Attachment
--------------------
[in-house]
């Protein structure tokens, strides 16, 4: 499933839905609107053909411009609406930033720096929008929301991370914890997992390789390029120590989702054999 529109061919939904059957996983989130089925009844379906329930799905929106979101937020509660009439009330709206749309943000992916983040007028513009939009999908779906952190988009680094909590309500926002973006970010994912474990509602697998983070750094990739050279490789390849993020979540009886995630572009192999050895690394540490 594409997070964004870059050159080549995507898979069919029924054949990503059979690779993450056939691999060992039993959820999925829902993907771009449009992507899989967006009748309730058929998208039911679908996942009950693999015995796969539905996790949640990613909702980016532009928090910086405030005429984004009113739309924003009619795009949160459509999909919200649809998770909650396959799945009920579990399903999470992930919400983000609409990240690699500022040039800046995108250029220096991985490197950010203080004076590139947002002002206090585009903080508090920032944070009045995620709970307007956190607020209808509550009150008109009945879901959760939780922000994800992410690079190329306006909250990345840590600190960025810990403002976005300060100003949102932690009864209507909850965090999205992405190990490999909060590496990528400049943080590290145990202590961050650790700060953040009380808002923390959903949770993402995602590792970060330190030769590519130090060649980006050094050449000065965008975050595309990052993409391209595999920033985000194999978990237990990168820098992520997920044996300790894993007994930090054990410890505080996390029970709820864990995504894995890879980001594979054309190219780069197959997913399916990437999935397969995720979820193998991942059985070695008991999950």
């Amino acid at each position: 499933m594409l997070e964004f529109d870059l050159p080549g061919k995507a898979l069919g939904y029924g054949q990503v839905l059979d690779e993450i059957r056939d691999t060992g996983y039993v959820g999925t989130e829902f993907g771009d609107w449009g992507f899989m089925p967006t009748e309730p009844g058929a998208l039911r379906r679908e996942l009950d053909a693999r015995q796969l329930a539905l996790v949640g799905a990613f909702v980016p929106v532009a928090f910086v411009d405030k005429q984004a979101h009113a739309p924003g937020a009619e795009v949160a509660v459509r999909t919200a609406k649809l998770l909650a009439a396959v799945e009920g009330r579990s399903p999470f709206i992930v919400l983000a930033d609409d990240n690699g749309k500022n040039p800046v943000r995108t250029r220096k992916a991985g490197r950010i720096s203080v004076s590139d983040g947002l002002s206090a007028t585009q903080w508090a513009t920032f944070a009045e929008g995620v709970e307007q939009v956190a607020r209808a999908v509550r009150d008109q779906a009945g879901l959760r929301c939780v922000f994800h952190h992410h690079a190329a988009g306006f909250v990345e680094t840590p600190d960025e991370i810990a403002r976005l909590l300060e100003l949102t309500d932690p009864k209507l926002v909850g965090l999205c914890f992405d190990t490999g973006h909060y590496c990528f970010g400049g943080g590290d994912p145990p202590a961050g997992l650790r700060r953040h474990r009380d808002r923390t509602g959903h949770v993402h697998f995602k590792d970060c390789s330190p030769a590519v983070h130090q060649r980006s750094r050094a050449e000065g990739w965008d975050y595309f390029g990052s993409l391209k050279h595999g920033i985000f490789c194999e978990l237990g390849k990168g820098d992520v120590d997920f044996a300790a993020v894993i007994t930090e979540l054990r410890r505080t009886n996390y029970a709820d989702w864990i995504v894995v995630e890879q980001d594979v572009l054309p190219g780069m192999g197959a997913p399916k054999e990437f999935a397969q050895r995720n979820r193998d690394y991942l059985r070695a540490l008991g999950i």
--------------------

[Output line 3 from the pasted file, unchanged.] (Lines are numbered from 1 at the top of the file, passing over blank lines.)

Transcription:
């Amino acid at each position: 499933m594409l997070e964004f529109d870059l050159p080549g061919k995507a898979l069919g939904y029924g054949q990503v839905l059979d690779e993450i059957r056939d691999t060992g996983y039993v959820g999925t989130e829902f993907g771009d609107w449009g992507f899989m089925p967006t009748e309730p009844g058929a998208l039911r379906r679908e996942l009950d053909a693999r015995q796969l329930a539905l996790v949640g799905a990613f909702v980016p929106v532009a928090f910086v411009d405030k005429q984004a979101h009113a739309p924003g937020a009619e795009v949160a509660v459509r999909t919200a609406k649809l998770l909650a009439a396959v799945e009920g009330r579990s399903p999470f709206i992930v919400l983000a930033d609409d990240n690699g749309k500022n040039p800046v943000r995108t250029r220096k992916a991985g490197r950010i720096s203080v004076s590139d983040g947002l002002s206090a007028t585009q903080w508090a513009t920032f944070a009045e929008g995620v709970e307007q939009v956190a607020r209808a999908v509550r009150d008109q779906a009945g879901l959760r929301c939780v922000f994800h952190h992410h690079a190329a988009g306006f909250v990345e680094t840590p600190d960025e991370i810990a403002r976005l909590l300060e100003l949102t309500d932690p009864k209507l926002v909850g965090l999205c914890f992405d190990t490999g973006h909060y590496c990528f970010g400049g943080g590290d994912p145990p202590a961050g997992l650790r700060r953040h474990r009380d808002r923390t509602g959903h949770v993402h697998f995602k590792d970060c390789s330190p030769a590519v983070h130090q060649r980006s750094r050094a050449e000065g990739w965008d975050y595309f390029g990052s993409l391209k050279h595999g920033i985000f490789c194999e978990l237990g390849k990168g820098d992520v120590d997920f044996a300790a993020v894993i007994t930090e979540l054990r410890r505080t009886n996390y029970a709820d989702w864990i995504v894995v995630e890879q980001d594979v572009l054309p190219g780069m192999g197959a997913p399916k054999e990437f999935a397969q050895r995720n979820r193998d690394y991942l059985r070695a540490l008991g999950i």